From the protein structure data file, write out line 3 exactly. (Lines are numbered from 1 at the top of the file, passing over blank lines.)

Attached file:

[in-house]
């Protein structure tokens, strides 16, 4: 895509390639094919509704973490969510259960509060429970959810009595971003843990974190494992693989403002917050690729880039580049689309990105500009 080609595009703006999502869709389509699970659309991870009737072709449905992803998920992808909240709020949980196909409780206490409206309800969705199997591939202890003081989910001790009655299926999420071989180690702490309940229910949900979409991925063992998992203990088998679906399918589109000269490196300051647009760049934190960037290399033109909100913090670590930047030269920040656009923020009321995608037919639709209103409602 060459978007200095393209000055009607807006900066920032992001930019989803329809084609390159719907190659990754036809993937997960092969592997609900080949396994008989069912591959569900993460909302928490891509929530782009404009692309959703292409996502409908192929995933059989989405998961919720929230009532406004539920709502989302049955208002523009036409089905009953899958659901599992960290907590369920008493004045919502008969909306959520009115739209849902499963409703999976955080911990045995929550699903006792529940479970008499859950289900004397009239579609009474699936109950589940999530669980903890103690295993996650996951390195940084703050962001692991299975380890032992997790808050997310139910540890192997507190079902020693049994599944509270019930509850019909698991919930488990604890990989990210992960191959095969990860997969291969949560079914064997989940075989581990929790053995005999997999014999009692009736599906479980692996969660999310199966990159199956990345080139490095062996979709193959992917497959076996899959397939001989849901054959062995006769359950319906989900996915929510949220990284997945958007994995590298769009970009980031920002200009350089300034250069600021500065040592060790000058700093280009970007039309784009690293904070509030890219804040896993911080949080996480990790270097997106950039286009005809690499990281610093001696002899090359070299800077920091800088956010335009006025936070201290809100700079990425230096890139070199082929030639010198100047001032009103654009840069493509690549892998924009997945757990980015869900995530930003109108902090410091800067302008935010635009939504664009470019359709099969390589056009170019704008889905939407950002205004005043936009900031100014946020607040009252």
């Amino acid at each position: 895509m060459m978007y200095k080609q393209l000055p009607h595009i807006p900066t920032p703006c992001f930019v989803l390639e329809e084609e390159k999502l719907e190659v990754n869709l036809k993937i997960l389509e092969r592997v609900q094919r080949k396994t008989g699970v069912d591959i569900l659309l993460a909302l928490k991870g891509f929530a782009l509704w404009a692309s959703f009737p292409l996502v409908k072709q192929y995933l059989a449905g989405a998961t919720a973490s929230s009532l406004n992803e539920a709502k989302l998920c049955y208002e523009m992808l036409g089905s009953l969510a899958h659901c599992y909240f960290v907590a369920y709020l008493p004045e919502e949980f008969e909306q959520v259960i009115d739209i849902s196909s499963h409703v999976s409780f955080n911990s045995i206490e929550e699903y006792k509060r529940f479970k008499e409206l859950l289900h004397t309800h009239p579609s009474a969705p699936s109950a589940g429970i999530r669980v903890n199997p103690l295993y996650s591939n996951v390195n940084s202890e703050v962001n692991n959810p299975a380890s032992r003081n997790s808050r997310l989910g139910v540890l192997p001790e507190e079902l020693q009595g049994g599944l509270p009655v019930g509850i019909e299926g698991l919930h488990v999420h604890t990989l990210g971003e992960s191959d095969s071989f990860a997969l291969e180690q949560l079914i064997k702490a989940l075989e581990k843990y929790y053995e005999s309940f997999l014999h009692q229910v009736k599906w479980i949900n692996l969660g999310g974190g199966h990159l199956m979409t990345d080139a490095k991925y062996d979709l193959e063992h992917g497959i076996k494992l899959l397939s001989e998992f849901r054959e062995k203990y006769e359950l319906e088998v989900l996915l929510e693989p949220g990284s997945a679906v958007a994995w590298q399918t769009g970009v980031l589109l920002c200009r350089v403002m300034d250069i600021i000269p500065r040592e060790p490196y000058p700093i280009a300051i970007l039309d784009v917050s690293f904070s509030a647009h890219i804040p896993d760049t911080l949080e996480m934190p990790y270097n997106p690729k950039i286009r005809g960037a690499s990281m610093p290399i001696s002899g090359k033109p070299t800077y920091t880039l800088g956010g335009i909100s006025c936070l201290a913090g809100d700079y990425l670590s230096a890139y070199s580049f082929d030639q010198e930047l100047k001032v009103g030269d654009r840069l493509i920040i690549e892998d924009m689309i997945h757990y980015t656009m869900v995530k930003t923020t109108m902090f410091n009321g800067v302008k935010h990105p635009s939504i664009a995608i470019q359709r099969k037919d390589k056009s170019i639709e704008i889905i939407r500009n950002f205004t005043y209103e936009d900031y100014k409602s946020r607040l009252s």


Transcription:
């Amino acid at each position: 895509m060459m978007y200095k080609q393209l000055p009607h595009i807006p900066t920032p703006c992001f930019v989803l390639e329809e084609e390159k999502l719907e190659v990754n869709l036809k993937i997960l389509e092969r592997v609900q094919r080949k396994t008989g699970v069912d591959i569900l659309l993460a909302l928490k991870g891509f929530a782009l509704w404009a692309s959703f009737p292409l996502v409908k072709q192929y995933l059989a449905g989405a998961t919720a973490s929230s009532l406004n992803e539920a709502k989302l998920c049955y208002e523009m992808l036409g089905s009953l969510a899958h659901c599992y909240f960290v907590a369920y709020l008493p004045e919502e949980f008969e909306q959520v259960i009115d739209i849902s196909s499963h409703v999976s409780f955080n911990s045995i206490e929550e699903y006792k509060r529940f479970k008499e409206l859950l289900h004397t309800h009239p579609s009474a969705p699936s109950a589940g429970i999530r669980v903890n199997p103690l295993y996650s591939n996951v390195n940084s202890e703050v962001n692991n959810p299975a380890s032992r003081n997790s808050r997310l989910g139910v540890l192997p001790e507190e079902l020693q009595g049994g599944l509270p009655v019930g509850i019909e299926g698991l919930h488990v999420h604890t990989l990210g971003e992960s191959d095969s071989f990860a997969l291969e180690q949560l079914i064997k702490a989940l075989e581990k843990y929790y053995e005999s309940f997999l014999h009692q229910v009736k599906w479980i949900n692996l969660g999310g974190g199966h990159l199956m979409t990345d080139a490095k991925y062996d979709l193959e063992h992917g497959i076996k494992l899959l397939s001989e998992f849901r054959e062995k203990y006769e359950l319906e088998v989900l996915l929510e693989p949220g990284s997945a679906v958007a994995w590298q399918t769009g970009v980031l589109l920002c200009r350089v403002m300034d250069i600021i000269p500065r040592e060790p490196y000058p700093i280009a300051i970007l039309d784009v917050s690293f904070s509030a647009h890219i804040p896993d760049t911080l949080e996480m934190p990790y270097n997106p690729k950039i286009r005809g960037a690499s990281m610093p290399i001696s002899g090359k033109p070299t800077y920091t880039l800088g956010g335009i909100s006025c936070l201290a913090g809100d700079y990425l670590s230096a890139y070199s580049f082929d030639q010198e930047l100047k001032v009103g030269d654009r840069l493509i920040i690549e892998d924009m689309i997945h757990y980015t656009m869900v995530k930003t923020t109108m902090f410091n009321g800067v302008k935010h990105p635009s939504i664009a995608i470019q359709r099969k037919d390589k056009s170019i639709e704008i889905i939407r500009n950002f205004t005043y209103e936009d900031y100014k409602s946020r607040l009252s």